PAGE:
Written by Noelle Stevenson and Grace Ellis
Art by Brooke Allen
Colored by Maarta Laiho
Published by BOOM!
Over the first arc of Lumberjanes, it’s been slowly revealed that the reason for the strange happenings at the Camp for Hardcore Lady Types is a sibling squabble between the twin gods Artemis (or Diane as she is called in the comic) and Apollo. Jo is somehow connected to these characters as well, which was revealed in Lumberjanes #7. And Lumberjanes #8 is the huge payoff after all these reveals. Writers Noelle Stevenson and Grace Ellis continue to give each Lumberjane a unique voice as a character, and each of them (including camp counselor Jen) play a pivotal role in the final battle against/with Diane, Apollo, and an army of rabid Boy Scouts. But Lumberjanes isn’t just about the punching, puzzle solving, and magic, it is centered around female friendship, which comes to the forefront in this issue. Artist Brooke Allen brings a frenetic energy to the art using wavy lines to depict the magical and celestial occurrences in Lumberjanes #8 as well helping Stevenson and Ellis flesh out the characters with highly expressive and distinct figure work. And Maarta Laiho’s colors enhance the crazy fight and magic scenes as well as highlighting this issue’s big climactic moment.
Stevenson and Ellis give Lumberjanes #8’s plot a nice mix of brains and brawn, battle and diplomacy as the various Lumberjanes use their skills in diverse areas from astronomy, word games, and even human being tossing to save the day. And these abilities come from the personalities that Ellis and Stevenson have been crafting over the past seven issues. For example, April (with wild, shojo manga style eyes from Brooke Allen) immediately attacks Diane after a big plot turn while Mal snarks and tries to come up with a better plan. Much maligned camp counselor Jen gets her best moments of the series in this issue as her knowledge of the more obscure aspects of mythology and astronomy definitely come in handy. Allen even draws her an adorable, nerdy sweatshirt to punctuate these scenes. In a general sense, it is also refreshing to see a comic where female characters use their brains and wits just as much (if not more) than their fists and superpowers. There is a small dangling plot-line with the capture the flag plot line from issue six, but Ellis and Stevenson acknowledge it, and it is an incredibly small blip in an empowering, entertaining ending to Lumberjanes’ first arc. (That was way too much alliteration.)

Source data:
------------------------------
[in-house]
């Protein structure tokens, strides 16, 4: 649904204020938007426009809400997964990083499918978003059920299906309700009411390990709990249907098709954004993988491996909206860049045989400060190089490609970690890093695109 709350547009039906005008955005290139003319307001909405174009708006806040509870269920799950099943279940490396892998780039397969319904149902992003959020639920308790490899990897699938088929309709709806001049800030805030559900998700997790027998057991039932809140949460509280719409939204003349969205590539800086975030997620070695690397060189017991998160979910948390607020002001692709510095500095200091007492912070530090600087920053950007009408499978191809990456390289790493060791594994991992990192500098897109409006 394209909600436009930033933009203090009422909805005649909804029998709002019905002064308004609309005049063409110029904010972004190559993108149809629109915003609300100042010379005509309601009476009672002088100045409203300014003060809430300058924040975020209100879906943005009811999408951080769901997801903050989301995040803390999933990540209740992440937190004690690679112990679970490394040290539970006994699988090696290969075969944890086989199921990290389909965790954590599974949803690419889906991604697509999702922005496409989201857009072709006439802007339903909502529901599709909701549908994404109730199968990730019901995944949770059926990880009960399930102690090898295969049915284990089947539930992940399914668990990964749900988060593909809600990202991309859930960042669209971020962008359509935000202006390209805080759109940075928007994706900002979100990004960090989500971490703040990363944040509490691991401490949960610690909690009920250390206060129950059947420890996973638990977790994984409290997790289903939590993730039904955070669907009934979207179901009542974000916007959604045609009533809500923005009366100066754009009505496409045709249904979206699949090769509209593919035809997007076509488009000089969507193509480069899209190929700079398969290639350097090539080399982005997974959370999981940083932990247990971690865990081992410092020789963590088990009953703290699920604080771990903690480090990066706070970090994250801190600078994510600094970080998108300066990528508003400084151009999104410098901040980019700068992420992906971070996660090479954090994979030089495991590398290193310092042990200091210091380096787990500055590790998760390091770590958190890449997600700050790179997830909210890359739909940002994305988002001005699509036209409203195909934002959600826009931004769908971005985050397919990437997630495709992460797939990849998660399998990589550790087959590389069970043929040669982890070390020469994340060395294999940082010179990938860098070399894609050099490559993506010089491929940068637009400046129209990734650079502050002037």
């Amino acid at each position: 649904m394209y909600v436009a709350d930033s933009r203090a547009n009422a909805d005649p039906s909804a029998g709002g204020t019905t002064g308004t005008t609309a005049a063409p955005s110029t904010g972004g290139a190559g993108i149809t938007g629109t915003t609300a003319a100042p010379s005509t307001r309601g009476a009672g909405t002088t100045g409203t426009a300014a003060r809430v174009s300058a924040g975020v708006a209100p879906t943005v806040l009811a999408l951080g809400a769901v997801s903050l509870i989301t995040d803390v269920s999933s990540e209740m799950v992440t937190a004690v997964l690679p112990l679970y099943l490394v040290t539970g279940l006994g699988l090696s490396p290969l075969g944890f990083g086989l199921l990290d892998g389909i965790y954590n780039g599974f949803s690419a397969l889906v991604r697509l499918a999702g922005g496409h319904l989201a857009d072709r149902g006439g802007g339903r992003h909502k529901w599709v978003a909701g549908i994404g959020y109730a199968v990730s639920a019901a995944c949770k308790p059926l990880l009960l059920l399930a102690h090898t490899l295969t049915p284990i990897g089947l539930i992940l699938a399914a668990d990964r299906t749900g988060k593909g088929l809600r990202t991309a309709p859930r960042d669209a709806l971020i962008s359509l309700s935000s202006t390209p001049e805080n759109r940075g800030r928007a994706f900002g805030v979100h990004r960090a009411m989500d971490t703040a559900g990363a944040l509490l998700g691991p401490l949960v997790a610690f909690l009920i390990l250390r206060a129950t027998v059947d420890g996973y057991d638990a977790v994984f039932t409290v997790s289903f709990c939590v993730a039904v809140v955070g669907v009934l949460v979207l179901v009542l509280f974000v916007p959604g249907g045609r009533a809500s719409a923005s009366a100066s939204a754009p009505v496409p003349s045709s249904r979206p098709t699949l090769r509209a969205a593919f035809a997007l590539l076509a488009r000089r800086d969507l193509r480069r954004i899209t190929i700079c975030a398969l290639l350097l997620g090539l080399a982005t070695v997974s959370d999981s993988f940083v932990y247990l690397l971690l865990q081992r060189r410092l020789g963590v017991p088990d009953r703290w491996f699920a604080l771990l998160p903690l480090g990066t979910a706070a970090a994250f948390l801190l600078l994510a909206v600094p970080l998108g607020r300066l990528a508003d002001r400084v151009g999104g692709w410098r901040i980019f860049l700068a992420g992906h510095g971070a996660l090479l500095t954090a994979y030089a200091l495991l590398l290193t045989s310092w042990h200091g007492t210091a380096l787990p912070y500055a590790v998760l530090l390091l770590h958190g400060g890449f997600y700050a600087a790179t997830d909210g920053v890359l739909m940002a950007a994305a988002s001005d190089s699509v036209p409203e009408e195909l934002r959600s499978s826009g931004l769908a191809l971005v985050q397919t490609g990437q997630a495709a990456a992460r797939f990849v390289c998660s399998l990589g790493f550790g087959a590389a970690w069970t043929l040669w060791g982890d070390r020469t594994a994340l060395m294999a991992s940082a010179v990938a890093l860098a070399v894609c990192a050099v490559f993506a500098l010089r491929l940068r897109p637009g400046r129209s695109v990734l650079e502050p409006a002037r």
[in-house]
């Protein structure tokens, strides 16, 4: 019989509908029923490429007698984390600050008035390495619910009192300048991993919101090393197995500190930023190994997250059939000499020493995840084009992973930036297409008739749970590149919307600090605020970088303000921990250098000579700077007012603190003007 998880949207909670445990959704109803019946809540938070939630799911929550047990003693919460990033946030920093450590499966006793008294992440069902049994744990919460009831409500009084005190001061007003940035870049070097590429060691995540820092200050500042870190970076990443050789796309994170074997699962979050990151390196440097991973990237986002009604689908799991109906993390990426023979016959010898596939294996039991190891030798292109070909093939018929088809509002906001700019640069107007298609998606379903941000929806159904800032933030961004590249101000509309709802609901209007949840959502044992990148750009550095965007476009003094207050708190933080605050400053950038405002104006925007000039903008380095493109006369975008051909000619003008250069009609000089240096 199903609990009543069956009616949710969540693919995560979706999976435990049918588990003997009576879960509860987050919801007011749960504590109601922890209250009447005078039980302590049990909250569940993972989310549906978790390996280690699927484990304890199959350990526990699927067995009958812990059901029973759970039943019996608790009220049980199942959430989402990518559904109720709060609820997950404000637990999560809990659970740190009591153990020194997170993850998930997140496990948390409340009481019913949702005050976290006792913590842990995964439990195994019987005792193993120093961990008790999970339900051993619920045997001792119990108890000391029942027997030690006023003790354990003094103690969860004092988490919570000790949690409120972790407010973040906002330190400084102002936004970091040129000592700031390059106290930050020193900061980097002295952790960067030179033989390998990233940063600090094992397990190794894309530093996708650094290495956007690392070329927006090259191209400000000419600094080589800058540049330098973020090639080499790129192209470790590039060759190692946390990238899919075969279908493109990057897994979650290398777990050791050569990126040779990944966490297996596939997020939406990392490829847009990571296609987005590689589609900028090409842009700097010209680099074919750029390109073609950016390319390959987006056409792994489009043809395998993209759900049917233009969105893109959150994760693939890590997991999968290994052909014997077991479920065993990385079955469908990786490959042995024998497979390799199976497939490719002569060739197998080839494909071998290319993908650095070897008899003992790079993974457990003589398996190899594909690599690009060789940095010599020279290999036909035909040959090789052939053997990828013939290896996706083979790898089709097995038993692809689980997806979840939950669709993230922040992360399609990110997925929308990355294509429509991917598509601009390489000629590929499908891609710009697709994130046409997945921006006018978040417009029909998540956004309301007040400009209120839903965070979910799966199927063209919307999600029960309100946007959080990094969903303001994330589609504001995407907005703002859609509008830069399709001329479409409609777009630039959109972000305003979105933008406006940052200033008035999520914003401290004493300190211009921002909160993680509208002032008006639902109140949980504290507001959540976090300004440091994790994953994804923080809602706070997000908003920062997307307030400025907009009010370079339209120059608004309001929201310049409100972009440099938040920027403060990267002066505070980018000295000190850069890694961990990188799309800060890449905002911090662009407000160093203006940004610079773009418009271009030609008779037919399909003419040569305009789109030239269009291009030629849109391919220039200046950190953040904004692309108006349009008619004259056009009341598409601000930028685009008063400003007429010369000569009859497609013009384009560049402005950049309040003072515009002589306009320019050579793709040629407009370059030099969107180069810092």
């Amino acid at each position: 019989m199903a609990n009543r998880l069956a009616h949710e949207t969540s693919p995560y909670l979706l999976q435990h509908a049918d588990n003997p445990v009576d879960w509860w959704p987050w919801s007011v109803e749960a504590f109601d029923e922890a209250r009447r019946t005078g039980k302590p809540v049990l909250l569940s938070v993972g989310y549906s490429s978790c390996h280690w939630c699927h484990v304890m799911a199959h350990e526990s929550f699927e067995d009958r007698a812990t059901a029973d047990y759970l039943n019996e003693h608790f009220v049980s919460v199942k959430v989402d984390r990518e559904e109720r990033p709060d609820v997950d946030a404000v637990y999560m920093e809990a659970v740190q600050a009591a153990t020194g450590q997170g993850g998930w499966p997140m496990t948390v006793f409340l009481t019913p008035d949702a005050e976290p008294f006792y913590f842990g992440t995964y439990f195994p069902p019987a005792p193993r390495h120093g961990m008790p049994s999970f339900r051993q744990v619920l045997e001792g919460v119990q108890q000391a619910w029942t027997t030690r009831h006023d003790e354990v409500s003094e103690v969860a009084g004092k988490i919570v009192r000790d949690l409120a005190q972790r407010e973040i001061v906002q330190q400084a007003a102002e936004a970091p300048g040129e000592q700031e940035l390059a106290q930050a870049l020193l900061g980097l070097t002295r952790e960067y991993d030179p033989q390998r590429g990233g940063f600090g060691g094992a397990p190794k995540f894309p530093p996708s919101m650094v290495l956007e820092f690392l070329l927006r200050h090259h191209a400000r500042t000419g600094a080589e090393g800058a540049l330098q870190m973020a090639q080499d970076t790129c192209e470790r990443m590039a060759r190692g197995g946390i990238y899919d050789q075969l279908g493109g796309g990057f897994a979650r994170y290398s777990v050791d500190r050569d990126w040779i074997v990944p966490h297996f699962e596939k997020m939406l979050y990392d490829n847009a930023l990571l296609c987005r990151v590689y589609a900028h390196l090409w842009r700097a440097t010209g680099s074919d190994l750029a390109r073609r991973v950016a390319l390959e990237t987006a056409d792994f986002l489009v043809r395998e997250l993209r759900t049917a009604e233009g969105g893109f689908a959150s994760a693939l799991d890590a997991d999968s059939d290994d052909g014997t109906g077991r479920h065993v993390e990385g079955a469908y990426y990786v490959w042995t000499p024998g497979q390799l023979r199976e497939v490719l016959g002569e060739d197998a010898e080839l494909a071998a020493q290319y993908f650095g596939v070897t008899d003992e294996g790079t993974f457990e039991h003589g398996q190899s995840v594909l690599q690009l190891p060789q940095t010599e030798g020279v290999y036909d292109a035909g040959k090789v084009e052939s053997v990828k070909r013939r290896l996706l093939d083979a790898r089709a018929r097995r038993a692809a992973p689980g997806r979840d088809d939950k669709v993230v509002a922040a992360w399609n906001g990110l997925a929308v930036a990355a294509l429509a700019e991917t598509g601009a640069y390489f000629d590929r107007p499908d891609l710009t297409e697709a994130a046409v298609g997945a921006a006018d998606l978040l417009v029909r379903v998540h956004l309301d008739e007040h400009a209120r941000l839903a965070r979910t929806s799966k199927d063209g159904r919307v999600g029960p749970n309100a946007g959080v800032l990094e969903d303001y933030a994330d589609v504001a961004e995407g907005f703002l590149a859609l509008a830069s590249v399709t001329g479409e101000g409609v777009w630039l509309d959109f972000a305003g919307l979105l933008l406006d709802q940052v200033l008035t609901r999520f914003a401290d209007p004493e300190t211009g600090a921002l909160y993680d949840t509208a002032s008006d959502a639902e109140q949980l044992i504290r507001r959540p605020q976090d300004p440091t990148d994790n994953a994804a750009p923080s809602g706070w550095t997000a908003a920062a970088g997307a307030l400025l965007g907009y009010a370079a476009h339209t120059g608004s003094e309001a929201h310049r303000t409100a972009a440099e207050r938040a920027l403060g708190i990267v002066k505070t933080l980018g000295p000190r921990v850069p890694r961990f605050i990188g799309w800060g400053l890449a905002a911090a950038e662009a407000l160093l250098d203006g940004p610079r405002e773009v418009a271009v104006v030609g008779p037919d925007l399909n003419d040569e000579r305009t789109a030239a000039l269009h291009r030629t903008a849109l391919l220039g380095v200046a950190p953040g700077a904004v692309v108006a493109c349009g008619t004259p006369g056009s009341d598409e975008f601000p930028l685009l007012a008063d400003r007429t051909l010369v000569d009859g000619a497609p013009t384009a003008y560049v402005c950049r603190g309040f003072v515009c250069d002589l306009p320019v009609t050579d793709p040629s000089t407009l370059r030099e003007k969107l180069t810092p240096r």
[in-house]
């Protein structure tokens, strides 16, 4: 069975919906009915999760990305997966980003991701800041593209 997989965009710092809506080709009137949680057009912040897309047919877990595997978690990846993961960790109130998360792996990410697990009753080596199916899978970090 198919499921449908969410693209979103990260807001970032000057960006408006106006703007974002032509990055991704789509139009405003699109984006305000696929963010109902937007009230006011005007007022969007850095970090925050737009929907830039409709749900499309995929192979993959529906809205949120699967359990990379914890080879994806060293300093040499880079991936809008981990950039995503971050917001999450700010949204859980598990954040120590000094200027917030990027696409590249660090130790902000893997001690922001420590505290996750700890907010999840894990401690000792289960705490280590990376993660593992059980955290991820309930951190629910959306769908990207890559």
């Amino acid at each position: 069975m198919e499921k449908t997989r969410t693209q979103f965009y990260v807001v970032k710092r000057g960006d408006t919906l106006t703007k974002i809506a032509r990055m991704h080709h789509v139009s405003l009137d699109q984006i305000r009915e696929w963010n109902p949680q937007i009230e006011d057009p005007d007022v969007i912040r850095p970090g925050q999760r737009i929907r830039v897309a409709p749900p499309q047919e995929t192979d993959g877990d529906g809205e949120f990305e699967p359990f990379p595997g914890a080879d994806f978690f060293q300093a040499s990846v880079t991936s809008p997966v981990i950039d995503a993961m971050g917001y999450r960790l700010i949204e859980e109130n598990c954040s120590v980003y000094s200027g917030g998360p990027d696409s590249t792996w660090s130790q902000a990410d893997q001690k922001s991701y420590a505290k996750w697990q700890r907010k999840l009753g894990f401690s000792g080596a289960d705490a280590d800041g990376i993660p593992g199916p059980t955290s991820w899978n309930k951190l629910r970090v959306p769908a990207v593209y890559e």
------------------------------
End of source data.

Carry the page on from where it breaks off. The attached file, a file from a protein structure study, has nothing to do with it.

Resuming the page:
In Lumberjanes #8, Brooke Allen continues her loose, watercolor infused line work that brings dynamism and sense of fun to the story. But her pencils tighten up and Maarta Laiho uses bolder color for the climactic scenes which I will not spoil in this story. As mentioned earlier, Allen’s vivid facial expressions bring a lot of character and humor to the comic. From Mal’s standoffish undercut to April’s angry eyes and Jen’s adorkable smile, her art gives the Lumberjanes the distinct characteristics that make them endearing to readers and fans. She also has a good command over panel space as she show the chaos of the battle with various figures trying to get some MacGuffin or another and still clearly shows the various punches, kicks, and holds. Maarta Laiho uses a smorgasbord of colors to continue to show the different personalities of the Lumberjanes, and her coloring really shines during the scenes involving inclement weather or magic. Lumberjanes #8 is a comic that is both action and character driven and shows that it is the gold standard when it comes to all ages comics with its focus on interesting and complex female characters as well as friendship to the max!